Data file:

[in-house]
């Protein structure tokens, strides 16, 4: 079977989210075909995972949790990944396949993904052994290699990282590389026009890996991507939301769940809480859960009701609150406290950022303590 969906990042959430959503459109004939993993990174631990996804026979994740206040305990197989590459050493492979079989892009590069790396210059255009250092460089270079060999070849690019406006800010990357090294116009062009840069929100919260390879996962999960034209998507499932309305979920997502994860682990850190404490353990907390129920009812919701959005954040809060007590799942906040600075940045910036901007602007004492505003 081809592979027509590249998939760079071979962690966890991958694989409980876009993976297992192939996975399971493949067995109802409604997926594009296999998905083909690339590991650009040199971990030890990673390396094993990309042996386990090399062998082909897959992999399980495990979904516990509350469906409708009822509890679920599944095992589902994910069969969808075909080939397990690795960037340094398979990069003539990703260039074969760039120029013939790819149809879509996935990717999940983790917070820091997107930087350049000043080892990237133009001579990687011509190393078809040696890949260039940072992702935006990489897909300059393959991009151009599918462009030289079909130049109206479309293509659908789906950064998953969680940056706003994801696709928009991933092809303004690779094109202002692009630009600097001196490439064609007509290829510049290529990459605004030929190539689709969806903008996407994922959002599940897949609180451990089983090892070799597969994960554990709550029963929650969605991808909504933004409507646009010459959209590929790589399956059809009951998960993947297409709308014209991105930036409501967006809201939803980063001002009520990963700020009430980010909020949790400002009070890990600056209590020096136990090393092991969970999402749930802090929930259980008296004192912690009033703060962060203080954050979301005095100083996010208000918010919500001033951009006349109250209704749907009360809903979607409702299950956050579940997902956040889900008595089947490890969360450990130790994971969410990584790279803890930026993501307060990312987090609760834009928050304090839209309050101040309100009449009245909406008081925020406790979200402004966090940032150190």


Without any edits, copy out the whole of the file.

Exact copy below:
[in-house]
């Protein structure tokens, strides 16, 4: 079977989210075909995972949790990944396949993904052994290699990282590389026009890996991507939301769940809480859960009701609150406290950022303590 969906990042959430959503459109004939993993990174631990996804026979994740206040305990197989590459050493492979079989892009590069790396210059255009250092460089270079060999070849690019406006800010990357090294116009062009840069929100919260390879996962999960034209998507499932309305979920997502994860682990850190404490353990907390129920009812919701959005954040809060007590799942906040600075940045910036901007602007004492505003 081809592979027509590249998939760079071979962690966890991958694989409980876009993976297992192939996975399971493949067995109802409604997926594009296999998905083909690339590991650009040199971990030890990673390396094993990309042996386990090399062998082909897959992999399980495990979904516990509350469906409708009822509890679920599944095992589902994910069969969808075909080939397990690795960037340094398979990069003539990703260039074969760039120029013939790819149809879509996935990717999940983790917070820091997107930087350049000043080892990237133009001579990687011509190393078809040696890949260039940072992702935006990489897909300059393959991009151009599918462009030289079909130049109206479309293509659908789906950064998953969680940056706003994801696709928009991933092809303004690779094109202002692009630009600097001196490439064609007509290829510049290529990459605004030929190539689709969806903008996407994922959002599940897949609180451990089983090892070799597969994960554990709550029963929650969605991808909504933004409507646009010459959209590929790589399956059809009951998960993947297409709308014209991105930036409501967006809201939803980063001002009520990963700020009430980010909020949790400002009070890990600056209590020096136990090393092991969970999402749930802090929930259980008296004192912690009033703060962060203080954050979301005095100083996010208000918010919500001033951009006349109250209704749907009360809903979607409702299950956050579940997902956040889900008595089947490890969360450990130790994971969410990584790279803890930026993501307060990312987090609760834009928050304090839209309050101040309100009449009245909406008081925020406790979200402004966090940032150190």